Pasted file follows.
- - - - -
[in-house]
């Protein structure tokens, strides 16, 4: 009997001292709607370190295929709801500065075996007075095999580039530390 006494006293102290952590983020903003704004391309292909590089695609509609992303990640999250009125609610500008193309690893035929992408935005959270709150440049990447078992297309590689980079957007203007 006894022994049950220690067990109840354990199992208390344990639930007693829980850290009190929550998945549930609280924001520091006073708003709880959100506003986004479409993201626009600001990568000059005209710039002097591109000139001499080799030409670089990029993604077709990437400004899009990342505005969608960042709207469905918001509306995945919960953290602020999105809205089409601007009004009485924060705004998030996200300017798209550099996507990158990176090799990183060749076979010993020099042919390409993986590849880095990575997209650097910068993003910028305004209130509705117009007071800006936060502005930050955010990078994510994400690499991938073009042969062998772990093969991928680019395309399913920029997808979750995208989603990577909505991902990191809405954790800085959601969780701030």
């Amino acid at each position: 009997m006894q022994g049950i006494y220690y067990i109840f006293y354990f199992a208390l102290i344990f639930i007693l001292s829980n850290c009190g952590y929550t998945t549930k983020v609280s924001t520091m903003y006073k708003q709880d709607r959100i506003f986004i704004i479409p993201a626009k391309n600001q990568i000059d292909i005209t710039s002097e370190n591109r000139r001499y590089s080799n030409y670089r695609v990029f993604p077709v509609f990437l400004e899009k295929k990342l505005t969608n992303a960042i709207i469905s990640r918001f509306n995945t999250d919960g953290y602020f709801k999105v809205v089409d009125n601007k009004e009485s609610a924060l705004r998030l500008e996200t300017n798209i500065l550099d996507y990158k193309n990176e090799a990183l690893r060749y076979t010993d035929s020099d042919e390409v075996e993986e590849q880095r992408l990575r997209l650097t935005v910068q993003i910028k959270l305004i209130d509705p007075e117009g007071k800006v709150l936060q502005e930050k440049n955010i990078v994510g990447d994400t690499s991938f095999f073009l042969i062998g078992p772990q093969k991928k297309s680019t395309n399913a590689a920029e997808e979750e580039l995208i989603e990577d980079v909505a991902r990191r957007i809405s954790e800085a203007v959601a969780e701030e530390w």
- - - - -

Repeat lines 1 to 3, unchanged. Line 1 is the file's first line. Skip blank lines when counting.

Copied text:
[in-house]
């Protein structure tokens, strides 16, 4: 009997001292709607370190295929709801500065075996007075095999580039530390 006494006293102290952590983020903003704004391309292909590089695609509609992303990640999250009125609610500008193309690893035929992408935005959270709150440049990447078992297309590689980079957007203007 006894022994049950220690067990109840354990199992208390344990639930007693829980850290009190929550998945549930609280924001520091006073708003709880959100506003986004479409993201626009600001990568000059005209710039002097591109000139001499080799030409670089990029993604077709990437400004899009990342505005969608960042709207469905918001509306995945919960953290602020999105809205089409601007009004009485924060705004998030996200300017798209550099996507990158990176090799990183060749076979010993020099042919390409993986590849880095990575997209650097910068993003910028305004209130509705117009007071800006936060502005930050955010990078994510994400690499991938073009042969062998772990093969991928680019395309399913920029997808979750995208989603990577909505991902990191809405954790800085959601969780701030």
């Amino acid at each position: 009997m006894q022994g049950i006494y220690y067990i109840f006293y354990f199992a208390l102290i344990f639930i007693l001292s829980n850290c009190g952590y929550t998945t549930k983020v609280s924001t520091m903003y006073k708003q709880d709607r959100i506003f986004i704004i479409p993201a626009k391309n600001q990568i000059d292909i005209t710039s002097e370190n591109r000139r001499y590089s080799n030409y670089r695609v990029f993604p077709v509609f990437l400004e899009k295929k990342l505005t969608n992303a960042i709207i469905s990640r918001f509306n995945t999250d919960g953290y602020f709801k999105v809205v089409d009125n601007k009004e009485s609610a924060l705004r998030l500008e996200t300017n798209i500065l550099d996507y990158k193309n990176e090799a990183l690893r060749y076979t010993d035929s020099d042919e390409v075996e993986e590849q880095r992408l990575r997209l650097t935005v910068q993003i910028k959270l305004i209130d509705p007075e117009g007071k800006v709150l936060q502005e930050k440049n955010i990078v994510g990447d994400t690499s991938f095999f073009l042969i062998g078992p772990q093969k991928k297309s680019t395309n399913a590689a920029e997808e979750e580039l995208i989603e990577d980079v909505a991902r990191r957007i809405s954790e800085a203007v959601a969780e701030e530390w």